Lifting weights is not a common exercise routine integrated into programs of physical education for most children. Part of the reason for this is the widespread perception that lifting weights can damage growth plates in children's bodies, resulting in stunted growth. This fear has been greatly exaggerated, since there can be no risk of growth retardation through normal weight-lifting practices.
Weight lifting has a strong history considered unhealthy for children. According to "The New York Times," there has long been a widespread belief that weight lifting was useless for children and adolescents, since they are unable to increase muscle mass in the same way as adults. On the other hand, it is believed that the effects of lifting weights slow the growth plates in the body, preventing the child from developing to a normal size.
The weight-lifting effect of preventing a child's growth has been discredited as a myth, according to a massive study published in "Pediatrics" in November 2010. This study analyzes the value of data relating to 60 years of children and weights, and concluded that there was no risk to the physical health of children when lifting weights. In fact, the benefits can be considerable.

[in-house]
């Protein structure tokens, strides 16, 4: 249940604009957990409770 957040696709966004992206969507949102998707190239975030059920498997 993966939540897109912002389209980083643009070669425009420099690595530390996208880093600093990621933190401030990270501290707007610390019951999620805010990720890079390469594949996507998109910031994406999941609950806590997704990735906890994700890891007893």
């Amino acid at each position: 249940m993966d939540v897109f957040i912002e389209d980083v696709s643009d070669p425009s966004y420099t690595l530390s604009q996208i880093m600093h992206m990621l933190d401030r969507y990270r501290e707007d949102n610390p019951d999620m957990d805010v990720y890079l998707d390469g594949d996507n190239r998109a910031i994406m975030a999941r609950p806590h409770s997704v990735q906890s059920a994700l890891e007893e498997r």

Lifting weights is an excellent way to build muscle mass and increase muscle endurance. It also helps strengthen bones and improve bone density and exercise can help children regulate their body weight. Strength training exercises, such as lifting weights can help increase metabolism and promote good blood pressure and cholesterol under
Despite research, you may be inclined to delay introducing your child to lifting of weights. Fortunately, there are other ways in which your child can enjoy the benefits of strength training and without lifting weights. The resistance tube is a form of exercise that uses resistance bands and other small exercise accessories to strengthen bones and muscles. You can also train strength by pectorals, sit-ups, squats and other leg exercises using only body weight.
While lifting weights may not pose a risk of stunting your child's growth, the high levels of stress produced by intense weights could cause damage to some parts of the body in children More smalls.This is aggravated when the weights are used incorrectly. While research praises the benefits of lifting weights, it is important to follow proper forms and procedures to prevent damage to young bones and muscle tissues.